As a doctor on the front lines in the early days of the COVID-19 pandemic, Lilia Cervantes, MD, quickly saw the disproportionate toll the virus was taking on Denver’s Latino community.
“In our Latino community, the proportion of COVID-19 cases, hospitalizations, and deaths is twice their proportion in the state of Colorado,” says Cervantes, an associate professor in the Department of Medicine at Denver Health Medical Center and the University of Colorado School of Medicine.
Understanding the challenges
Cervantes, a Latina doctor who grew up in two of Denver’s poorest neighborhoods, immediately began conducting research to understand the challenges Latino communities were facing and what interventions might help.
“I had some thoughts about why this community was being disproportionately burdened,” she says. “They are often our essential workforce, they’re poor, they live in crowded housing conditions, and many of them don’t have the option to not to work. They can’t work remotely, so they have to place themselves and their families at risk by taking public transportation, and sometimes having to work despite being ill.”
Partnering with colleagues at the University of California-San Francisco, who were seeing similar issues in their Latino communities, Cervantes interviewed 30 Latino patients who had survived a COVID-19 hospitalization. Cervantes and the California researchers — who interviewed 30 patients there — were looking to understand the challenges the patients faced prior to going to the hospital, when they were trying to keep themselves safe, as well as their experiences at the hospital and after being discharged.
“Most of the research on COVID-19 has looked at things quantitatively,” Cervantes says. “What I really wanted to do was center the margins, which means understanding the challenges, as well as the solutions to those challenges, from the perspectives of the patients themselves. As a result of this study, we’ve been able to do more civic engagement. After being hospitalized for COVID-19, many of the patients were themselves involved in advocacy by informing their neighbors, family, and friends about their experience with COVID-19 and the importance of truly protecting yourself, either through mask-wearing or vaccine uptake.”
Interventions to help
The research – published in JAMA Network Open in March 2021 — also found that disease misinformation, coupled with economic and immigration concerns, caused members of the Latino community to be exposed to COVID-19 and delay seeking medical care. The study has led to local and national interventions to address those issues, including training community workers at community-based organizations and offering pop-up vaccine clinics in medically underserved areas.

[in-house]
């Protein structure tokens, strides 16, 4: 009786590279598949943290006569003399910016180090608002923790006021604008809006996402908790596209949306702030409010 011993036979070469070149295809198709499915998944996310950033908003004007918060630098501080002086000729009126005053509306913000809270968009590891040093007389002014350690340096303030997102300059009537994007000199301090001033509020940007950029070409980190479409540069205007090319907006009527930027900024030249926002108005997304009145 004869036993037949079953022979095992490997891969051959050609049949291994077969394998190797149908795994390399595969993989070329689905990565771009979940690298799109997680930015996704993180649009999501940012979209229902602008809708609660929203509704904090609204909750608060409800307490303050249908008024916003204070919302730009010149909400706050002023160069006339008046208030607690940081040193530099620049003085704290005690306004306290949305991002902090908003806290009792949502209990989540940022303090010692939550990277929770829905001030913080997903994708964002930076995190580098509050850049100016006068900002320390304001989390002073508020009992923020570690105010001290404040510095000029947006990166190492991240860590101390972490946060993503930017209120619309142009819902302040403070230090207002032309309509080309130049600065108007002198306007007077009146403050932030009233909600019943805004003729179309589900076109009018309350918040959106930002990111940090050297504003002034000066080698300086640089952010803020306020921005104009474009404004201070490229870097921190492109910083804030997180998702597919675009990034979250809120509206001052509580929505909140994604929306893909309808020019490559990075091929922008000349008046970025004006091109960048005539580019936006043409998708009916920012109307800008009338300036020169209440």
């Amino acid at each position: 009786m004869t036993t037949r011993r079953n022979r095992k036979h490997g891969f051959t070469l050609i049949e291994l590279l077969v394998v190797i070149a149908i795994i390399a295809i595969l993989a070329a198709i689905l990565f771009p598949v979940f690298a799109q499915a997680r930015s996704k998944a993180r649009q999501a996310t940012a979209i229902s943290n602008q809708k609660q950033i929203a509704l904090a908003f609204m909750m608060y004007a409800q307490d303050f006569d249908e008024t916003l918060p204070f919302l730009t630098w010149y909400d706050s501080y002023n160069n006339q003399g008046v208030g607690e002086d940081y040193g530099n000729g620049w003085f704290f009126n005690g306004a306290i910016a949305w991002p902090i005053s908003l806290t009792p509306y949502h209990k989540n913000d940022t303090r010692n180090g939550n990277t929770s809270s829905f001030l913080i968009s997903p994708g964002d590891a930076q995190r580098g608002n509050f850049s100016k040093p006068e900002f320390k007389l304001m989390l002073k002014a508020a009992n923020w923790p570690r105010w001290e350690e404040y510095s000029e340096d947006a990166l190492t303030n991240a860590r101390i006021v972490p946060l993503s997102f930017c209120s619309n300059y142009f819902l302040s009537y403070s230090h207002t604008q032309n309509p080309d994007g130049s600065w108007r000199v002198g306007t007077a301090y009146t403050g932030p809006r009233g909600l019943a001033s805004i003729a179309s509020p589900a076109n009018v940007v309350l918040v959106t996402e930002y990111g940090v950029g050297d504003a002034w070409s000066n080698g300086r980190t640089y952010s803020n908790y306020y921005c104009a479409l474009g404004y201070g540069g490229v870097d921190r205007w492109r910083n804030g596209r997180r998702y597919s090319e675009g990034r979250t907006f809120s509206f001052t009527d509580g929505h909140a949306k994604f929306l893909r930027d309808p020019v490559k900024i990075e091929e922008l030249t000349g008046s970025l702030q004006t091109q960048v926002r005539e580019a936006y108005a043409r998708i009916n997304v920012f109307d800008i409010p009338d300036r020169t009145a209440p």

For her work with the Latino community during the COVID-19 pandemic as well as her previous work to improve access to care for undocumented immigrants with kidney failure, Cervantes was honored in May with the Society of Hospital Medicine’s 2021 Award of Excellence for Diversity, Equity, and Inclusion.
“I’m humbled by the award, and I hope this recognition motivates other clinicians who are interested in research as a means to eliminate structural racism,” she says.
History of helping
Cervantes has long been involved in working with marginalized groups in medicine — creating mentorship pipeline programs to build diversity and culturally responsive care in medicine, conducting research to improve patient-centered outcomes among marginalized groups, engaging communities on advocacy/health policy, and volunteering her time on community-based boards including Vuela for Health and the Center for Health Progress.
“So much of research is focused on science gaps,” she says. “We really need to move the needle on health inequities and ask questions that fill policy gaps or that will help us build a coalition of individuals interested in eliminating structural racism. If we could increase the number of resources that fuel this kind of work, we could build health and wealth within our marginalized groups."